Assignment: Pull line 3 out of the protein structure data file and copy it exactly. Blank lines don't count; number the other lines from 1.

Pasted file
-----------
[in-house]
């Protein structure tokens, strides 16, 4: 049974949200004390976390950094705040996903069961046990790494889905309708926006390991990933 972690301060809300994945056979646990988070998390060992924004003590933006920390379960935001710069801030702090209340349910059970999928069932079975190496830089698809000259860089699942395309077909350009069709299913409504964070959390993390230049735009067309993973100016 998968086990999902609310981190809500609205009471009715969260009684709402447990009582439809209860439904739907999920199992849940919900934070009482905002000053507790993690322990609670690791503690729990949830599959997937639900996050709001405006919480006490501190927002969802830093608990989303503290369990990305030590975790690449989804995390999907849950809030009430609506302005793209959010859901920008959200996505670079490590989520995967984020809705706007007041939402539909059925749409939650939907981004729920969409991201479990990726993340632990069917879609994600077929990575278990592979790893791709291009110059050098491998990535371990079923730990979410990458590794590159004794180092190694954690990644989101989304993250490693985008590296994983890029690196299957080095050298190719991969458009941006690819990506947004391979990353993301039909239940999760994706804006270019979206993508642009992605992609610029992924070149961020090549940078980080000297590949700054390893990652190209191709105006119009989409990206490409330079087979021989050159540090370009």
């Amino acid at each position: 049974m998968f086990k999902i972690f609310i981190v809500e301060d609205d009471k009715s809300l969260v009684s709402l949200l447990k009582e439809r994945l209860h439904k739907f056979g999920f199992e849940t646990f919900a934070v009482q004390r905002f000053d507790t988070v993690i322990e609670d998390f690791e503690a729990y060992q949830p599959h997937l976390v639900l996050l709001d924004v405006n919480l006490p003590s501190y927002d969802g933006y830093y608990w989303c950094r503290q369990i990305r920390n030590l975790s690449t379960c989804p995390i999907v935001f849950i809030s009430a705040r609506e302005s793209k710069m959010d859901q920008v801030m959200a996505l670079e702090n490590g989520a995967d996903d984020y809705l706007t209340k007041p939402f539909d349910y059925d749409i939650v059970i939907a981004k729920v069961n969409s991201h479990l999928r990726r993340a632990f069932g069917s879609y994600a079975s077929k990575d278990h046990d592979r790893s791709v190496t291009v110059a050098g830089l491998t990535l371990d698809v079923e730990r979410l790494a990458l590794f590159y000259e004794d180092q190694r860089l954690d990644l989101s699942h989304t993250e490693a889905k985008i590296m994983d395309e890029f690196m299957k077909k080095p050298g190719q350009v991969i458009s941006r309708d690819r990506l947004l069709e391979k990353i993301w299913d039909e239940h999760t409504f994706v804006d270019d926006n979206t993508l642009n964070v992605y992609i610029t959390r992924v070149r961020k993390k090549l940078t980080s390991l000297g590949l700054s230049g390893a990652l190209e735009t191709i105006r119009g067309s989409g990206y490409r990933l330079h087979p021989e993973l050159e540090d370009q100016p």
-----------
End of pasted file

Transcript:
């Amino acid at each position: 049974m998968f086990k999902i972690f609310i981190v809500e301060d609205d009471k009715s809300l969260v009684s709402l949200l447990k009582e439809r994945l209860h439904k739907f056979g999920f199992e849940t646990f919900a934070v009482q004390r905002f000053d507790t988070v993690i322990e609670d998390f690791e503690a729990y060992q949830p599959h997937l976390v639900l996050l709001d924004v405006n919480l006490p003590s501190y927002d969802g933006y830093y608990w989303c950094r503290q369990i990305r920390n030590l975790s690449t379960c989804p995390i999907v935001f849950i809030s009430a705040r609506e302005s793209k710069m959010d859901q920008v801030m959200a996505l670079e702090n490590g989520a995967d996903d984020y809705l706007t209340k007041p939402f539909d349910y059925d749409i939650v059970i939907a981004k729920v069961n969409s991201h479990l999928r990726r993340a632990f069932g069917s879609y994600a079975s077929k990575d278990h046990d592979r790893s791709v190496t291009v110059a050098g830089l491998t990535l371990d698809v079923e730990r979410l790494a990458l590794f590159y000259e004794d180092q190694r860089l954690d990644l989101s699942h989304t993250e490693a889905k985008i590296m994983d395309e890029f690196m299957k077909k080095p050298g190719q350009v991969i458009s941006r309708d690819r990506l947004l069709e391979k990353i993301w299913d039909e239940h999760t409504f994706v804006d270019d926006n979206t993508l642009n964070v992605y992609i610029t959390r992924v070149r961020k993390k090549l940078t980080s390991l000297g590949l700054s230049g390893a990652l190209e735009t191709i105006r119009g067309s989409g990206y490409r990933l330079h087979p021989e993973l050159e540090d370009q100016p």